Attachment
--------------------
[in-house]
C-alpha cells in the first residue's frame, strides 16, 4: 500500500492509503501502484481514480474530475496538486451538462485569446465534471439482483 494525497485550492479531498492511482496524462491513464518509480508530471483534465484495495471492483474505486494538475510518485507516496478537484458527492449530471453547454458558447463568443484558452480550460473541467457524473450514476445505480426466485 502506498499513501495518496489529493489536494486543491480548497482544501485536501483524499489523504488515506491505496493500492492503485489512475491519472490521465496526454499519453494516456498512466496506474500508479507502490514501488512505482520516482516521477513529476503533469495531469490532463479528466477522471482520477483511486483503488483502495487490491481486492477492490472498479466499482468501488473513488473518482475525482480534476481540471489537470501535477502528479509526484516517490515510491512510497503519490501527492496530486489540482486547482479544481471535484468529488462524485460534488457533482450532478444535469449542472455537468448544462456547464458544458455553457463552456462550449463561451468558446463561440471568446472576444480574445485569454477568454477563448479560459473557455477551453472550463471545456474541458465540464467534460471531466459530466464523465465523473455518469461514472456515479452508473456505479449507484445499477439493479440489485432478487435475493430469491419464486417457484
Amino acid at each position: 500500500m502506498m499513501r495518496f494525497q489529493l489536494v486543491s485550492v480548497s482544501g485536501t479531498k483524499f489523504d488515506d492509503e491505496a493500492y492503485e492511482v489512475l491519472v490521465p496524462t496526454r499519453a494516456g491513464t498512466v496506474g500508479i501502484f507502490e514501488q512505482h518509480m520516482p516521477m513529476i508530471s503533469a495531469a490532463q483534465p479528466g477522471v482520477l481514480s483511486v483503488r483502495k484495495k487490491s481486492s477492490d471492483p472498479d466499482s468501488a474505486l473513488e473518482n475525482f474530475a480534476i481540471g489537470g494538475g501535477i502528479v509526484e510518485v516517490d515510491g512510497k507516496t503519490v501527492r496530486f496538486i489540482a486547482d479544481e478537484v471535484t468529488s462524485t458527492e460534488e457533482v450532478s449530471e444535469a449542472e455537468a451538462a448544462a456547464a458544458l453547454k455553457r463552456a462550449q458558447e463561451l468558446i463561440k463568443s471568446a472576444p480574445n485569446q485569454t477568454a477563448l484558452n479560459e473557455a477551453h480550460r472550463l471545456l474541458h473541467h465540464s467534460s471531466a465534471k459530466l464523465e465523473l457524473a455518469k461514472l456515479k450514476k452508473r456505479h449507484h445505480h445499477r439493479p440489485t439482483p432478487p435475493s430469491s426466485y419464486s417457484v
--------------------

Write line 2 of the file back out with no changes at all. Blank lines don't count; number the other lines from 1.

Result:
C-alpha cells in the first residue's frame, strides 16, 4: 500500500492509503501502484481514480474530475496538486451538462485569446465534471439482483 494525497485550492479531498492511482496524462491513464518509480508530471483534465484495495471492483474505486494538475510518485507516496478537484458527492449530471453547454458558447463568443484558452480550460473541467457524473450514476445505480426466485 502506498499513501495518496489529493489536494486543491480548497482544501485536501483524499489523504488515506491505496493500492492503485489512475491519472490521465496526454499519453494516456498512466496506474500508479507502490514501488512505482520516482516521477513529476503533469495531469490532463479528466477522471482520477483511486483503488483502495487490491481486492477492490472498479466499482468501488473513488473518482475525482480534476481540471489537470501535477502528479509526484516517490515510491512510497503519490501527492496530486489540482486547482479544481471535484468529488462524485460534488457533482450532478444535469449542472455537468448544462456547464458544458455553457463552456462550449463561451468558446463561440471568446472576444480574445485569454477568454477563448479560459473557455477551453472550463471545456474541458465540464467534460471531466459530466464523465465523473455518469461514472456515479452508473456505479449507484445499477439493479440489485432478487435475493430469491419464486417457484